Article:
As I followed the story I felt sadness for the family and the dog and outrage at the City Council. The more I thought about it last night I realized that I was also sad for the men who were making this terrible decision.

How hard does your heart have to be to deny a chance to save a life or to let a family say good-bye? How fearful do you have to be to look at what was by all accounts a loving dog and see only danger?

Elisabeth Kubler-Ross used to say that one of the ways that we combat evil in the world is by doing our own work. When we have not healed our wounds and faced our own fears we project them onto other people – and animals. When we have not dealt with the dark places and hurt places in our own hearts we have to close off our hearts, making them small and hard and fearful. When we are fearful we resist change, for if we stop holding on so tightly for a even little bit it may be the end of us. We cannot listen to another’s point of view – we can only defend our own point of view. We see the world in black and white because it feels safer that way.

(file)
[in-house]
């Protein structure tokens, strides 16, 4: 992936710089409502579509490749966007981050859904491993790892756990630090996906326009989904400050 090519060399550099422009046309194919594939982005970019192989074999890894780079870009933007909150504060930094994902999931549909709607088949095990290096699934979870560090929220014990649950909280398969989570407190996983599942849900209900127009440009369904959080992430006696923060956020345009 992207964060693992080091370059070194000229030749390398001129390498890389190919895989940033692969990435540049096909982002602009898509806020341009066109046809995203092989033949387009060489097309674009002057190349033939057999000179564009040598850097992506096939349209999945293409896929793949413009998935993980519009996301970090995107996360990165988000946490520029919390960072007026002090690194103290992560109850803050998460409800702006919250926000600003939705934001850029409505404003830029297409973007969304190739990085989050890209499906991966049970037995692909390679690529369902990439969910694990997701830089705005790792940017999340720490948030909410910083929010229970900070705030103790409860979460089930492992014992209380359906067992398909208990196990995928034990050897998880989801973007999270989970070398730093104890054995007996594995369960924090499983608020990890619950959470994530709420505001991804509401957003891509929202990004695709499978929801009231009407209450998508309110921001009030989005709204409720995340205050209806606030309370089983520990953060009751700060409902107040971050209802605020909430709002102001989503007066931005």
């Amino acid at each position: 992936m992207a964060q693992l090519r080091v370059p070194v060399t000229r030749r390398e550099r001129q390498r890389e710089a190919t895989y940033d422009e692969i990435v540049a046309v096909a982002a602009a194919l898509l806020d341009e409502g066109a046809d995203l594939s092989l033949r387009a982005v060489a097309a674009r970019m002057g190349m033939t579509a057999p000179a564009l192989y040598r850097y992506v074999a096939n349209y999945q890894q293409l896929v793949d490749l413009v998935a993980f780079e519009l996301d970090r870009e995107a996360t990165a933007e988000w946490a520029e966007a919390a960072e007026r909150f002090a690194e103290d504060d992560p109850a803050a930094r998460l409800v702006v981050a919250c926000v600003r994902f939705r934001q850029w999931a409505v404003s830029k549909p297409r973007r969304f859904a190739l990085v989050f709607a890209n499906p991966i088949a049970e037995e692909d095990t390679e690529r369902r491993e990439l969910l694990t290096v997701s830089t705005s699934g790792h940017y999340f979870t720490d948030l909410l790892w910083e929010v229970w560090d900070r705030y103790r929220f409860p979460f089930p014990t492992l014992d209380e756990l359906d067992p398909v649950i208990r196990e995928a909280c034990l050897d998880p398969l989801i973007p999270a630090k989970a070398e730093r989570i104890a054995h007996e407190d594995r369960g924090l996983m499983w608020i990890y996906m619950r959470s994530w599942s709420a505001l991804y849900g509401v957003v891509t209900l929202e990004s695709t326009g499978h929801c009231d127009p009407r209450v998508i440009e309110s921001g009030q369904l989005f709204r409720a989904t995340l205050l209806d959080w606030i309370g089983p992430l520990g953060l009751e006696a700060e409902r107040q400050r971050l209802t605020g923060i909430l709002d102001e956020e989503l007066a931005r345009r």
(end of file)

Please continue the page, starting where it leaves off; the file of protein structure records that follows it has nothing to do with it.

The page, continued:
I know that as a therapist one of the most important things I can do for my clients is to do my own work. I have to keep checking in with myself (or perhaps better said, with my Self.) Am I carrying hurts around? Am I letting fear have too much of a say? Are there things I need to let go of in order to grow or are there changes I need to allow into my life? Only if I keep my self clear can I be clear for my clients.

Where are the places in your life that need attention? Tending to them isn’t self-indulgent. In fact, the world pretty much needs you  to face them and deal with them. We battle darkness in this world by first allowing our own light to shine.